For those wanting to entertain while outdoors, it also comes complete with a generous rear garden, decorative balcony on the first floor and large terrace on the second floor.

Located off Kensington Road, on the doorstep of Hyde Park, the Royal Albert Hall and Knightsbridge, the townhouse was originally built in 1842-1843 by school-owner turned developer Joshua Flesher Hanson. Pictured, one of the living spaces

The home provides accommodation over lower ground, ground and four upper floors including a main reception room, sitting room, dining room, family kitchen and breakfast room, media room and gymnasium. Pictured is the main hall

For those wanting to entertain while outdoors, it also comes complete with a generous rear garden (pictured), decorative balcony on the first floor and large terrace on the second floor

The ground floor entrance leads into the inner hall, where the main staircase sits. Two sets of double doors provide access to the dining room, overlooking the front exterior, and the family kitchen, which has stone flooring, grey fitted units and cabinets, a central island and French doors which lead to the rear garden.

The first-floor reception room, where Mary hosted the Duke of Sutherland, Lord Gower of Dorian Gray fame and Oscar Wilde, has full height windows opening onto an impressive balcony.

A study with an arched window overlooking the garden follows next, while the main bedroom suite occupies its own private floor on the second level of the house.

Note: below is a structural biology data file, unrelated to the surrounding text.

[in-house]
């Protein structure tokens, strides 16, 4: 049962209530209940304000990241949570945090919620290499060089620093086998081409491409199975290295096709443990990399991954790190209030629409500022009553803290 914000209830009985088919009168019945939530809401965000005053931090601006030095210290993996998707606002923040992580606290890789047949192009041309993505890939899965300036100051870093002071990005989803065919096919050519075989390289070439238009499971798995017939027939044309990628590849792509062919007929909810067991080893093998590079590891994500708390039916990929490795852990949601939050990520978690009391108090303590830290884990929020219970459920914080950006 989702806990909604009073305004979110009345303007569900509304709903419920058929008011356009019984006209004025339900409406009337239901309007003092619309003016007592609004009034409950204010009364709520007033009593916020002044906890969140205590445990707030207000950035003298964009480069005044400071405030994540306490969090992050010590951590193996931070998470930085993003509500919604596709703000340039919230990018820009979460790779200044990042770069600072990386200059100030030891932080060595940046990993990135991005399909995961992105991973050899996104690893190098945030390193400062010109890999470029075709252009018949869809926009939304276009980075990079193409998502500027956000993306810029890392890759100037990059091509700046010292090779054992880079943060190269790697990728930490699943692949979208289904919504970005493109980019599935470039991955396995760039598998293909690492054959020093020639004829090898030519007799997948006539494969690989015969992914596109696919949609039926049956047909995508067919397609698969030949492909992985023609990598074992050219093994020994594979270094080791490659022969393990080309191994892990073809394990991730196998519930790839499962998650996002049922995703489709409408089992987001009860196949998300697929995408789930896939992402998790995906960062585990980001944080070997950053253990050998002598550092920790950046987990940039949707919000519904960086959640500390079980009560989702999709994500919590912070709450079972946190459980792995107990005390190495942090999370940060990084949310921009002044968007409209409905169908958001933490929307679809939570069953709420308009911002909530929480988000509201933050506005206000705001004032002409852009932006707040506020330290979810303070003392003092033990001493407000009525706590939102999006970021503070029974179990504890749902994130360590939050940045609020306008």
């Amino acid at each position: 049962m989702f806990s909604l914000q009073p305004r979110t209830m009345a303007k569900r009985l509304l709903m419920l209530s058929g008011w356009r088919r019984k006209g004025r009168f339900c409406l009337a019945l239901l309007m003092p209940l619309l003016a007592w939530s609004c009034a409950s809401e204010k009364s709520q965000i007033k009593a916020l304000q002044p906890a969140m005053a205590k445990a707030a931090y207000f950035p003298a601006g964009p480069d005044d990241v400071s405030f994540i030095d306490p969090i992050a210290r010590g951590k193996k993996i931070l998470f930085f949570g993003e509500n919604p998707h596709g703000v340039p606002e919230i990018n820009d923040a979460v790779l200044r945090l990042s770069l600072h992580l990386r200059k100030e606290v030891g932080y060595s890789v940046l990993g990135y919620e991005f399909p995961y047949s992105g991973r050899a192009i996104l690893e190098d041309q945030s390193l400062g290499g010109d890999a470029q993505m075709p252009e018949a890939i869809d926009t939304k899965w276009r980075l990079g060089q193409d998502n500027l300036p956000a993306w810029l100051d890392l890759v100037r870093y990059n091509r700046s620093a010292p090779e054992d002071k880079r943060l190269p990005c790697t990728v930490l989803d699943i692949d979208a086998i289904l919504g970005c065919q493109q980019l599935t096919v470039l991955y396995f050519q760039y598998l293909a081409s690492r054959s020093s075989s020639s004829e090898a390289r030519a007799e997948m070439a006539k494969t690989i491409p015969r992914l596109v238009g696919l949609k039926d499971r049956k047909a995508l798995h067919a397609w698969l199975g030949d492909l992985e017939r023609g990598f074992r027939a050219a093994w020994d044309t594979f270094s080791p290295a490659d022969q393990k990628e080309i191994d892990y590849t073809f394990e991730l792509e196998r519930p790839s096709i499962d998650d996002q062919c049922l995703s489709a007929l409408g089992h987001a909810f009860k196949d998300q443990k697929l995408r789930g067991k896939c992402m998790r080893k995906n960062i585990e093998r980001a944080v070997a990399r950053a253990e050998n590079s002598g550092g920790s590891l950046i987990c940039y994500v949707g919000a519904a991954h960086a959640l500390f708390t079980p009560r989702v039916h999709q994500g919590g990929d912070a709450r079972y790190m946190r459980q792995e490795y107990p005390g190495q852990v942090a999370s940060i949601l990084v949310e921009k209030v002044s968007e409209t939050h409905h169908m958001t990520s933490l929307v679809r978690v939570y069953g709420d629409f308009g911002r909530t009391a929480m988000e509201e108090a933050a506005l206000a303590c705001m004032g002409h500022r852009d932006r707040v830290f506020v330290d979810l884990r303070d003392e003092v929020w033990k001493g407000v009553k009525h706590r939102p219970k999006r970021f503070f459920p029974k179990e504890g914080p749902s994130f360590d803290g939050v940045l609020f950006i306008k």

The ground floor entrance leads into the inner hall, where the main staircase sits. Two sets of double doors provide access to the dining room (pictured), overlooking the front exterior

The impressive family kitchen (pictured) has stone flooring, grey fitted units and cabinets, a central island and French doors which lead to the rear garden

The first-floor reception room (pictured), where Mary hosted the Duke of Sutherland, Lord Gower of Dorian Gray fame and Oscar Wilde, has full height windows opening onto an impressive balcony

A study with an arched window overlooking the garden follows next, while the main bedroom suite occupies its own private floor on the second level of the house. Pictured, the floor plan

It includes the bedroom, marble floored main bathroom and private roof terrace. There are five further bedrooms, three ensuite, and two sharing a family bathroom. The media room and gym are on the lower ground floor.

The townhouse is available for sale through Beauchamp Estates and to let through the company, alongside Tunstall Property. 

Gary Hersham, Founding Director of Beauchamp Estates, said: ‘This elegant Hyde Park Gate townhouse has immaculately presented interiors and was once the London mansion of Mary Caroline Blair, the Duchess of Sutherland, whose soirées inspired Oscar Wilde plays and life influenced the creation Cinderella’s stepmother.’

Mark Tunstall, Founding Director of Tunstall Property, said: ‘This Hyde Park Gate house is a superb family home, modernised throughout, and benefitting from generous ceiling heights to the principal entertaining floors, with each of the principal rooms featuring full height windows, fireplaces and Oak strip or parquet flooring.’